Terumo Completes U.S. Enrollment in OSPREY Trial to Evaluate the Misago Self-Expanding Stent

Unique study is part of FDA's "Harmonization by doing" program to streamline product approval process through unprecedented international regulatory cooperation

 

July 12, 2012

July 12, 2012 — Terumo Interventional Systems, a strategic business unit of Terumo Medical Corporation, a U.S. subsidiary of Terumo Corporation, announced the completion of U.S. patient enrollment in the Occlusive/StenoticPeripheral Artery Revascularization Study (OSPREY) designed to evaluate the safety and effectiveness of the Misago self-expanding stent system. OSPREY is a single-arm, multi-center, non-randomized prospective clinical trial for the treatment of atherosclerotic stenoses and occlusions of the superficial femoral artery that included 200 patients in 31 centers in the United States and 100 patients in seven centers in Japan.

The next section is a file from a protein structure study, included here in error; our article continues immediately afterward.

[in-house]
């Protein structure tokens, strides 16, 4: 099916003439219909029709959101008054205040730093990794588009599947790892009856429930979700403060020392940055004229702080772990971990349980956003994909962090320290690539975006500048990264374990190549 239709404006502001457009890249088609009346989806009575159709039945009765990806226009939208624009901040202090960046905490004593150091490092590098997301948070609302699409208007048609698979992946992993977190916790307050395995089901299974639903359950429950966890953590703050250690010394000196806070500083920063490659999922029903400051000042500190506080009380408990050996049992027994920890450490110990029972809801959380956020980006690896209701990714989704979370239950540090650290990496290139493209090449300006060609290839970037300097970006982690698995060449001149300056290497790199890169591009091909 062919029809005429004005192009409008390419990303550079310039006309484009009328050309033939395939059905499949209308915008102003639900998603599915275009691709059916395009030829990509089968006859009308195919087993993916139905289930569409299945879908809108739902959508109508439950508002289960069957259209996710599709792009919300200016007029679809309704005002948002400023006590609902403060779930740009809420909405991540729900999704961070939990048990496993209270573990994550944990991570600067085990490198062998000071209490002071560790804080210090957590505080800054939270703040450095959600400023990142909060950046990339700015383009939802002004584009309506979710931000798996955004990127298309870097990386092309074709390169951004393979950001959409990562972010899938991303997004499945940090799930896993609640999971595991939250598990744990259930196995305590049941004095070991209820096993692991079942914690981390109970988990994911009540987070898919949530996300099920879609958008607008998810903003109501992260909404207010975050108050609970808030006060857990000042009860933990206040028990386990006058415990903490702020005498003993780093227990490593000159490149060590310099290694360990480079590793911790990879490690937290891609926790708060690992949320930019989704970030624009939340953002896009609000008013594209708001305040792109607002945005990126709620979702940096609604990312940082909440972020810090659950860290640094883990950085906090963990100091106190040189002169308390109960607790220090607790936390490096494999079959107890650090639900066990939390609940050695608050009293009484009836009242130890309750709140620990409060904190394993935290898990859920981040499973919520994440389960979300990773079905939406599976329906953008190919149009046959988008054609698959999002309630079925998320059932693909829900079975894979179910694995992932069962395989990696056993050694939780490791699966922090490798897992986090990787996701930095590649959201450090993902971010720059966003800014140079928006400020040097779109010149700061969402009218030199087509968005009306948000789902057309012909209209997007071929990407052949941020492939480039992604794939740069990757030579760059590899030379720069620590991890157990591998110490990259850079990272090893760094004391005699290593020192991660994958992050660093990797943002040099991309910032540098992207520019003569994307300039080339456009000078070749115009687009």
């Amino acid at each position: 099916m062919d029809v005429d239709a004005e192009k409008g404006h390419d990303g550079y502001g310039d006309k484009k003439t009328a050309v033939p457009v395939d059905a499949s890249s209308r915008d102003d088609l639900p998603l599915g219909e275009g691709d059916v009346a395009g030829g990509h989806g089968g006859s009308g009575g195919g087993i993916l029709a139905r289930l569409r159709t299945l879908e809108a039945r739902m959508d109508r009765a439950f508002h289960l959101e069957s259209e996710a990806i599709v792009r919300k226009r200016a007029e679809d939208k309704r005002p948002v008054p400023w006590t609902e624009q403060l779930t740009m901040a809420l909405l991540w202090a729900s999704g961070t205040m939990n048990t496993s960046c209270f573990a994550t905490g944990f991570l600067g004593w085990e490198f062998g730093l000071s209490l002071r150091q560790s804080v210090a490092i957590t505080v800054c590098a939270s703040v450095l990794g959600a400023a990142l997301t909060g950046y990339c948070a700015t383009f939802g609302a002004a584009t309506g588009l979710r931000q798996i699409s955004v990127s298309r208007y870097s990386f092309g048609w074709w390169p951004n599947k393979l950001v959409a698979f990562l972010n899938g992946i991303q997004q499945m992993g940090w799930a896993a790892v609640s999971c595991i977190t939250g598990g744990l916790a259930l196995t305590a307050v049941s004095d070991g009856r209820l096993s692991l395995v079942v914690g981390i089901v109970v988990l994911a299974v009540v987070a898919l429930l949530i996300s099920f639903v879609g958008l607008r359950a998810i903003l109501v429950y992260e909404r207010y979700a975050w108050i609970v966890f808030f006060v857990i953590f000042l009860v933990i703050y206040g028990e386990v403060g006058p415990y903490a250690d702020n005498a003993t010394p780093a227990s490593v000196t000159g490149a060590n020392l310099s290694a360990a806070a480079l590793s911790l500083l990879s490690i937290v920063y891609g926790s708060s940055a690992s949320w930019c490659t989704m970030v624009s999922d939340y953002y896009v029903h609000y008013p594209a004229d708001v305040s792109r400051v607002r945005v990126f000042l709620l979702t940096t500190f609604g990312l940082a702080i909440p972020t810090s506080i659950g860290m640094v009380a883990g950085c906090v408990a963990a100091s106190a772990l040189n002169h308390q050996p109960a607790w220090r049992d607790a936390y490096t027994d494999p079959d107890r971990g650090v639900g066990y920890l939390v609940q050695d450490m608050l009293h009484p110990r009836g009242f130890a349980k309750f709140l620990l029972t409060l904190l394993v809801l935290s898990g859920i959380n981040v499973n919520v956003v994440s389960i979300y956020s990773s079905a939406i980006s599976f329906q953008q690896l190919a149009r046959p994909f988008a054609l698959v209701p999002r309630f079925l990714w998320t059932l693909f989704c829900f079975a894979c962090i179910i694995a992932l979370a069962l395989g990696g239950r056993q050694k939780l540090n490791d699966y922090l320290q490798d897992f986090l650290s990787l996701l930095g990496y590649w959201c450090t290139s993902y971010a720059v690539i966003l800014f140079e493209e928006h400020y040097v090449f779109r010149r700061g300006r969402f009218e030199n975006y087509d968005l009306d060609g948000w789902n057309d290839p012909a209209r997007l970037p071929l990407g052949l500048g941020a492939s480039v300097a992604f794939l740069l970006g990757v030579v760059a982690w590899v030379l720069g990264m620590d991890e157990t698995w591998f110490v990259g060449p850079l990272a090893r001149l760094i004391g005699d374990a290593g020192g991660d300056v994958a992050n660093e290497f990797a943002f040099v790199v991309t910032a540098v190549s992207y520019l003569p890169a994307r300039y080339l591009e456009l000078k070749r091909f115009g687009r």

A unique feature of this landmark study is that it simultaneously enrolled patients in the United States and Japan as part of the larger Harmonization by Doing (HBD) pilot program, a cooperative effort led by the U.S. Food & Drug Administration (FDA), the MHLW/PMDA (Japan's regulatory body), Terumo Corporation, based in Tokyo, Japan, and Terumo Medical Corporation, based in Somerset, NJ. The HBD initiative is intended to shorten the gap between product approvals in these two significant world healthcare markets.

The Misago self-expanding stent consists of a nitinol stent pre-mounted on the distal portion of a rapid-exchange delivery catheter system. The stent has three radiopaque markers located on each end of the stent to help ensure accurate placement in the lesion. The stent is currently available for sale in Europe.

The first U.S. patient implant in the OSPREY trial occurred in September 2010. The primary endpoints of the U.S. arm of the OSPREY study are:

Primary stent patency rate at one year as confirmed by duplex ultrasound or angiography.

Freedom from major adverse events within 30 days of the procedure, which would result in target lesion revascularization, amputation of the treated limb or death.

For more information: www.terumois.com

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